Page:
We waste so much time believing we have no control.
No control over our careers, our relationships and, ultimately, our happiness. We feel powerless against outside forces, playing the victim when life deals a blow.
I don’t mean to downplay hardship. Certainly there are moments when life seems to beat us up a little more than others, and we’re lucky just to emerge unscarred.
But when clients come to me, I often talk with them about the idea of real versus perceived barriers to happiness. Essentially, I ask them to consider: Is this challenge—this obstacle blocking your joy—something that you’re putting in place yourself, or is this something you truly can’t control?
I’ve been thinking about one of my clients, a business owner who wanted to shift to a new platform but found herself paralyzed to pursue her goals. She was afraid of what people, namely her clients and friends, would think if she switched gears, so she found herself immobile.
Perceived barriers often have this element of outside opinions to them. When we feel fear, it’s usually based off of the data we’ve collected from other people. We wonder: What will they say, think, or do if I make a certain change?
For the business owner, I suggested walking through a tool called the Immunity to Change model. Here’s how it works:
- Grab a pen and paper, and create four columns. In column one, consider the actions you need to take in order to achieve your goal. Maybe that means identifying time in your day to pursue new leads or signing up for a class that’ll teach you a new skill.
- In column two, identify the behaviors that work against that goal. For my client, this was the moment she realized how much of her time was filled with client work instead of drafting a new business plan.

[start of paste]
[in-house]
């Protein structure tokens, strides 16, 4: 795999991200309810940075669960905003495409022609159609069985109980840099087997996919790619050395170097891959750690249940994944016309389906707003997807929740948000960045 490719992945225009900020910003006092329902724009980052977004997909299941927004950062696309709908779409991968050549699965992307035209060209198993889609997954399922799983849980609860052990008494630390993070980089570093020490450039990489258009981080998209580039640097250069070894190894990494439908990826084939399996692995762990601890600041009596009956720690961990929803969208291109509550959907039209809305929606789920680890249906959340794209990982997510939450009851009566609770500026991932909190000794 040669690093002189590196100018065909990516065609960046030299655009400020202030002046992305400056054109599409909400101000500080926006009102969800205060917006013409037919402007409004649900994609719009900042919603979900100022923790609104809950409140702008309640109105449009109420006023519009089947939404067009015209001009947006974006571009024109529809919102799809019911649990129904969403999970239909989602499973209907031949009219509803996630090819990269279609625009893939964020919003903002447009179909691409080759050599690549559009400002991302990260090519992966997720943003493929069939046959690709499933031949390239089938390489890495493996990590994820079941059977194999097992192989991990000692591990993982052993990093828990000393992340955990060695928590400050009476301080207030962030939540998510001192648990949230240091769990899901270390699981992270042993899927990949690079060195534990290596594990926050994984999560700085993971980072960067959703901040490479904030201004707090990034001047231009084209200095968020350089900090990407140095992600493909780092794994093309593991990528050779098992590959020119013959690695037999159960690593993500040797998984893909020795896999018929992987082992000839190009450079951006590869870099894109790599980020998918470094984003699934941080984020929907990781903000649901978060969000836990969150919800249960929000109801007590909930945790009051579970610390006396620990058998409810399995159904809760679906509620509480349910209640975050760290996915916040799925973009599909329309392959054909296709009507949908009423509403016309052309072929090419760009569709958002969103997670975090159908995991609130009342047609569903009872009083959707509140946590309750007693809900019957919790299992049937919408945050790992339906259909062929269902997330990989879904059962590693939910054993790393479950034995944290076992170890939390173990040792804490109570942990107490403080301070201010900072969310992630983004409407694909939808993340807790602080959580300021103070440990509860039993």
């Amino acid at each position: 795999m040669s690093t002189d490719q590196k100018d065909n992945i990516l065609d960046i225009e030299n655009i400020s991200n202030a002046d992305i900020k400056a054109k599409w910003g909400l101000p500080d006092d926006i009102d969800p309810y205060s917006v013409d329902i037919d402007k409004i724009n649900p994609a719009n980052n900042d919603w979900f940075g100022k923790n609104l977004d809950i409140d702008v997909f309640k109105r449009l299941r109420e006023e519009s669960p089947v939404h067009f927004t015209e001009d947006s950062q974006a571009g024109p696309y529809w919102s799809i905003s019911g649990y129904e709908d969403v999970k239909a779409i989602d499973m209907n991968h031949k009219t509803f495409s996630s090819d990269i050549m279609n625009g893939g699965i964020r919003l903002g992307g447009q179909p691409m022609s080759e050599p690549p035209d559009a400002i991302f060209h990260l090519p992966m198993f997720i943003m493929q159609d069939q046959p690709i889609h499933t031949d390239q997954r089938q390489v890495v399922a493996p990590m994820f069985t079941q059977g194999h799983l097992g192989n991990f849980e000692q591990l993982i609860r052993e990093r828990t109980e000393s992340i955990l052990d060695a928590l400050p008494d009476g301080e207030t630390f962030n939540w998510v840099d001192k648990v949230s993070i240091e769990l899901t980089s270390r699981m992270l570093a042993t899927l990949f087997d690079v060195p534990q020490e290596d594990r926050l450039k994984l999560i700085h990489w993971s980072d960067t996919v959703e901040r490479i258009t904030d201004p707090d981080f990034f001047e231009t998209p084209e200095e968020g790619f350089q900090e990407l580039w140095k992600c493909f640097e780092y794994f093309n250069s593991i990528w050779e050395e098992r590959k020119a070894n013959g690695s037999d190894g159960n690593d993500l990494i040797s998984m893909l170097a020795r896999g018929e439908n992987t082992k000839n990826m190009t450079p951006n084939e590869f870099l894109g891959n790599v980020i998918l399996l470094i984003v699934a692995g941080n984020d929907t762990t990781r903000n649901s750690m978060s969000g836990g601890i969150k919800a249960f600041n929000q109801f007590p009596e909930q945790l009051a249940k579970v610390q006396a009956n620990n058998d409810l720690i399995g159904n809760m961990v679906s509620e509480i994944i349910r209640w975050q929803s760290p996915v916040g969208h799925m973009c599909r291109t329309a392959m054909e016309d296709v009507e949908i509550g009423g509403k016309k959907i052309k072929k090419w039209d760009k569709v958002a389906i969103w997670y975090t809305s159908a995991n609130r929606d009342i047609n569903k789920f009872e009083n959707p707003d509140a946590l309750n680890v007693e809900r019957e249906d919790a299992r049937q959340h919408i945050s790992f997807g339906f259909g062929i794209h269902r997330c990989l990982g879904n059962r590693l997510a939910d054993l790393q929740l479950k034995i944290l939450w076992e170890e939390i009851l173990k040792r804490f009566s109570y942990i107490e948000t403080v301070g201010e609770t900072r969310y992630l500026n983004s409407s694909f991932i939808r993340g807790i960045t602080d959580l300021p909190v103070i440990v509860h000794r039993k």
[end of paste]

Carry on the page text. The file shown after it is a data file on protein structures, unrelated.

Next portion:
- Column three is all about recognizing competing commitments. Ask yourself: How would I feel if I did the opposite of column two? My client admitted she’d feel freer and more energized if she did less of her current work and started pursuing new plans.
- Column four is where we get real. Write down the big assumptions you’re making about pursuing that goal. What are you telling yourself that is preventing you from moving forward? My client was concerned that if she started making changes, she’d upset the people around her.
Dan Baker, an author I often recommend to clients, writes this in his book What Happy People Know: “Choice is the father of freedom and the voice of the heart.”
I really believe that anyone can choose the course of their own lives—but only happy people do it. We can choose to act based on a fear of outside opinions or we can go with our gut, show up for ourselves, and blow through that perceived barrier. The secret is in knowing you have a choice, and you can choose happiness.
My client did just that. She made the shift in her business. She’s working fewer hours. She’s making a ton of money. And she’s blissfully happy.
Have you run into real or perceived barriers and need help navigating them? I’m an executive coach who works with clients nationwide. You can reach me at email@example.com.